GENERAL MANAGERJosh Byrnes didn't land the biggest off-season pitching prize (Johan Santana)or even the second best (Erik Bedard). Instead, he settled for the bronze,obtaining Dan Haren from the A's in an eight-player deal that brought neitherthe payroll hit of Santana (six years, $137.5 million) nor the toll inprospects of the Bedard deal (notably centerfielder Adam Jones and pitcherChris Tillman). In return for the 27-year-old Haren, an innings-eater stillthree seasons removed from free agency, Byrnes surrendered six minor leaguerswho were blocked by the team's glut of young talent. (Leftfielder Eric Byrnesis the only regular older than 30.)
Josh Byrnes'smore daring move, though, came a matter of hours after he closed the Haren dealon Dec. 14, when he dealt closer Jose Valverde to the Astros for reliever ChadQualls, utilityman Chris Burke and minor league righthander Juan Gutierrez. Themargin for error is particularly thin in baseball's most competitive division,top-to-bottom, and Valverde's dominance (47 saves) was an important factor inthe Diamondbacks' major-league-best 32--20 record in one-run games lastseason.
Yet as good asValverde was, the setup trio of Juan Cruz, Brandon Lyon and Tony Pe√±a was noless valuable to a club whose inability to score runs made tight games anear-nightly occurrence. Lyon will be the new closer and, as a sinkerballer whopitches to contact, an unconventional one. Last year, however, opponents hitonly .210 against him with runners on base, and he's almost equally efficientagainst righties and lefties. "I go at hitters and throw strikes," saysLyon, 28, the one remaining piece from the trade that sent Curt Schilling tothe Red Sox in 2003.
Cruz, Pe√±a andQualls will work in front of Lyon—a model similar to the one the Indianssuccessfully employed last year, when flamethrowers Jensen Lewis, RafaelBetancourt and Rafael Perez cleaned up big messes in the sixth, seventh andeighth innings before soft-tossing Joe Borowski took over in the ninth."They all could close," says manager Bob Melvin of his setup trio.
Innings onethrough six are in even better hands. In each of his three years with Oakland,Haren won at least 14 games, made 34 starts and pitched more than 217 innings."I wanted to go to a team that was winning now," he says. "We havea chance to win, not only this year but for several years."
Forty-four-year-old Randy Johnson might be the game's best No. 5 starter—if hecan find his groove after having back surgery each of the last two years. Asevidence that the five-time Cy Young winner can still pitch at a high level,Byrnes points to a six-start stretch last season in which the Big Unit was 4--0with a 2.02 ERA and struck out 51 batters in 35 2/3 innings.
But will theDiamondbacks score enough runs to support this deep staff? Arizona wasoutscored by 20 runs last year despite playing in a hitter-friendly park. Afterhis team ranked last in the NL with a .321 on-base percentage, Melvinemphasized plate discipline in spring training. "We're going to have to dothe small things," says centerfielder Chris Young, who hit 32 homers fromthe leadoff spot but had a sub-.300 OBP. "We're going to have to stealbases, get the bunts down. Our pitchers are keeping us in the game, sooffensively we need to get a few runs late to win a ball game."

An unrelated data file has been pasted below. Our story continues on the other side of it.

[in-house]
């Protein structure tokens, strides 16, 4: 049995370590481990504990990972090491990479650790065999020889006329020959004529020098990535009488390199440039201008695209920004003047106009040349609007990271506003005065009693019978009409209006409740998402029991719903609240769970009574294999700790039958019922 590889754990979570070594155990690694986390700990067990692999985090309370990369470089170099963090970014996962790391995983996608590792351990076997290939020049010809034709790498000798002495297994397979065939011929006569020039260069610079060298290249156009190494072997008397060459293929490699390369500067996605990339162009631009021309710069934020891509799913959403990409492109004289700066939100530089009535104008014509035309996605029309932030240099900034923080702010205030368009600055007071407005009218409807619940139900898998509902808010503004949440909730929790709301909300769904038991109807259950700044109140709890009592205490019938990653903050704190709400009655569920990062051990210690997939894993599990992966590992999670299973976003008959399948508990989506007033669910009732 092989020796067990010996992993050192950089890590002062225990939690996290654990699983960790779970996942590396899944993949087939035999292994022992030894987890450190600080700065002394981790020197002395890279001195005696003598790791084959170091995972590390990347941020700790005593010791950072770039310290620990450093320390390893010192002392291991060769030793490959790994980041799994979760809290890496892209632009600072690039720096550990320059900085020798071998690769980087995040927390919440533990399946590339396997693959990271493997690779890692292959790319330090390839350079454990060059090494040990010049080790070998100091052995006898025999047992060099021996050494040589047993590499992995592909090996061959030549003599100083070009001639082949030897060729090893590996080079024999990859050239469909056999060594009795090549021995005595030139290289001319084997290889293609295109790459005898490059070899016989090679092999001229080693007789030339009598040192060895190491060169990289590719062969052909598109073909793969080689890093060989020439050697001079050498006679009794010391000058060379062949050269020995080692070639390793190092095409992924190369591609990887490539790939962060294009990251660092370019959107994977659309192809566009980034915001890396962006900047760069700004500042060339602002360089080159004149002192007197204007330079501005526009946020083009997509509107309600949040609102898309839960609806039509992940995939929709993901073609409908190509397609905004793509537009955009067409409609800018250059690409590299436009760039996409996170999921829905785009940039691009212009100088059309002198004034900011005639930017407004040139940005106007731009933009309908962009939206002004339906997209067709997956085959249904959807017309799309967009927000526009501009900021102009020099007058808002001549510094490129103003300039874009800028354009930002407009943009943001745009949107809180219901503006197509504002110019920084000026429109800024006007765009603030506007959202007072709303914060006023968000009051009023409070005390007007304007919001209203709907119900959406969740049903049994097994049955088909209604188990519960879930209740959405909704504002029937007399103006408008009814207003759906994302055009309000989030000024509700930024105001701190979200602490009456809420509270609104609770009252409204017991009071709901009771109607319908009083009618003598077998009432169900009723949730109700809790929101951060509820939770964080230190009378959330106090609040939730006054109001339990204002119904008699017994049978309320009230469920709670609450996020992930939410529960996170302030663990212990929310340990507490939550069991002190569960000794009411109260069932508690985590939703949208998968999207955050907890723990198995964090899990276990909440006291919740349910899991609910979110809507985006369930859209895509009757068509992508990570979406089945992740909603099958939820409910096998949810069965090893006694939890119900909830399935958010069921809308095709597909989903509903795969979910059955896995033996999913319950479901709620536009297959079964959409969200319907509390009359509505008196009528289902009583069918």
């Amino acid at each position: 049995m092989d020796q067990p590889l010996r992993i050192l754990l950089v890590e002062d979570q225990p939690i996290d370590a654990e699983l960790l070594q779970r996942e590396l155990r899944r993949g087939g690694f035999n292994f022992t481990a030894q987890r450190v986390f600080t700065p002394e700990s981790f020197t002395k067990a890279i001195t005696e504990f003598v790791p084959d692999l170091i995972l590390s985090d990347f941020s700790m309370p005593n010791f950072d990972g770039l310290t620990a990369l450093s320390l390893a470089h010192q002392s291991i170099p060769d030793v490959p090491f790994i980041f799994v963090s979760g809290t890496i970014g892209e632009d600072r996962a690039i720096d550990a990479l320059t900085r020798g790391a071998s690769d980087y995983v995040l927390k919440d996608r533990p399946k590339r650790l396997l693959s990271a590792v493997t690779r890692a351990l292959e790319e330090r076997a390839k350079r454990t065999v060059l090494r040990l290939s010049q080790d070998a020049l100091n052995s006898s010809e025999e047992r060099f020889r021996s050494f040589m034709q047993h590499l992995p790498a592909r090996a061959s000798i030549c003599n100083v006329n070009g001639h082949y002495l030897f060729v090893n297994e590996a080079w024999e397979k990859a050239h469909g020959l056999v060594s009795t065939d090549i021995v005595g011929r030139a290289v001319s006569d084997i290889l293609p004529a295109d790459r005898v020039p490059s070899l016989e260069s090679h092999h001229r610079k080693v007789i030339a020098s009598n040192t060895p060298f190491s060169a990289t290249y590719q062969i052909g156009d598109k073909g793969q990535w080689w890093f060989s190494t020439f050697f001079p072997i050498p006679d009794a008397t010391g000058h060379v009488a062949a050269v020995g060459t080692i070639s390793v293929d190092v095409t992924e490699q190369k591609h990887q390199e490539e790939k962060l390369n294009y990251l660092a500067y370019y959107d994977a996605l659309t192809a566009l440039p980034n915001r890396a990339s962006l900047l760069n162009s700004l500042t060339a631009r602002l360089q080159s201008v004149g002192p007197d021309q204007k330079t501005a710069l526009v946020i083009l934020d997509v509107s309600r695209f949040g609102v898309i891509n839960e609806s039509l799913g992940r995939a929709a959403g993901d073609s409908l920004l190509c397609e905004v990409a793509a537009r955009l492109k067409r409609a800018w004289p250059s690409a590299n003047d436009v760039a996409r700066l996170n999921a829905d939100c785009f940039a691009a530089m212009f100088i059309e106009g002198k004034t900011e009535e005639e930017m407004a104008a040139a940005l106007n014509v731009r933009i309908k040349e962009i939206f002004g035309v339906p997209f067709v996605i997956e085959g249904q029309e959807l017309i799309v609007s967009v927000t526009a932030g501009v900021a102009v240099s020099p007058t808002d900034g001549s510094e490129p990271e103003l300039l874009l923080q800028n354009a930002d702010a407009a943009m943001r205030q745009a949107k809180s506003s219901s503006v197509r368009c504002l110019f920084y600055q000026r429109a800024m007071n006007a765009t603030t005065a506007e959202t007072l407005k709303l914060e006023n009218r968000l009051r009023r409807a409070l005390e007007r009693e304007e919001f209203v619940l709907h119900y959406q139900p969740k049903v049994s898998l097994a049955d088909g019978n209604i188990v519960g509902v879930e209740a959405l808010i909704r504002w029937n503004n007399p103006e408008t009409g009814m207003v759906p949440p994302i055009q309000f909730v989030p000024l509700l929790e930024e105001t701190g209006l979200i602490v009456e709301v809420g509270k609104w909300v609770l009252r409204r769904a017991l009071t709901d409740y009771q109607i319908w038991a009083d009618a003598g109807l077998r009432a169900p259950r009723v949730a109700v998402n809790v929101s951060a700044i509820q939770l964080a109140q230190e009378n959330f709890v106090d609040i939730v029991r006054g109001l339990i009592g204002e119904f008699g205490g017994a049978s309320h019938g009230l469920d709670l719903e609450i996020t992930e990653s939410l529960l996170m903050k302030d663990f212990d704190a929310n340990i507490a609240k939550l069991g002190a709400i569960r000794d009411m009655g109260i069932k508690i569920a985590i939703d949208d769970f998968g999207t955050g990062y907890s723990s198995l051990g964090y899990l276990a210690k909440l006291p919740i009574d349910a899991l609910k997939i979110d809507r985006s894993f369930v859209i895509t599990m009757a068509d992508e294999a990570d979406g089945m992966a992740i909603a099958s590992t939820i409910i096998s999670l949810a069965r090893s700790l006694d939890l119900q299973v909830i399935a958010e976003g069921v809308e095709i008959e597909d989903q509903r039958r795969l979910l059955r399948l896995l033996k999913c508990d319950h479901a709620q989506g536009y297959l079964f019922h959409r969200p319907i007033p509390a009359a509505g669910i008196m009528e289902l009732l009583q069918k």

PROJECTED ROSTER WITH 2007 STATISTICS
MANAGER BOBMELVIN FOURTH SEASON WITH ARIZONA
Chad Qualls (New acquisition)
New acquisitionB-T: Bats-throws
WHIP: Walks plus hits per inning pitched
PVR: Player Value Ranking (explanation on page 62)
a modest proposal...
The Diamondbacks'lineup lists heavily to the right side; only shortstop Stephen Drew andswitch-hitting second baseman Orlando Hudson take any cuts from the left.Catcher Miguel Montero will help that balance when he returns from a fracturedright-index-finger injury that will keep him on the disabled list beyondOpening Day. The return of Chad Tracy (left), though, would be a huge lift. Hisseason was cut short by microfracture surgery on his right knee in lateSeptember, and his rehab will likely keep him on the DL for the start of theseason. The 27-year-old infielder is a career .308 hitter against righthanderswith a .371 OBP and .508 slugging percentage, and should share time with MarkReynolds at third base and Conor Jackson at first. Tracy provides high OBP andlefty power, two things that Arizona will need to exceed last year's paltry 712runs scored.
Stolen bases lastyear by Eric Byrnes, the first outfielder to reach 20 home runs and 50 stealsin the same season since Rickey Henderson did it in 1993. Don't expect a repeatperformance from journeyman Byrnes, 32. In fact, only four players inhistory—Henderson (four times), Joe Morgan and Cesar Cede√±o (three apiece) andEric Davis (twice)—had more than one 20--50 season.
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DEC. 17, 2001
RANDY JOHNSON,lefthanded, serious and reserved, seemed the polar opposite of the extrovertedrighty. Even simply standing side by side they resemble the number 10—the6'10" Johnson, long and lean, and the 6'4" Curt Schilling, with therounded chassis of an old DeSoto. "It's not a body," Schilling says."It's a cruel family joke." What happened between them, though, was animmediate mortise-and-tenon fit. Each strengthened the other.
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OLD FLAME At 44, Johnson can still bring the heat (when healthy), and there is plenty of firepower in front of him in the rotation.
BRAD MANGIN (TRACY)
BRIAN LANKER (COVER)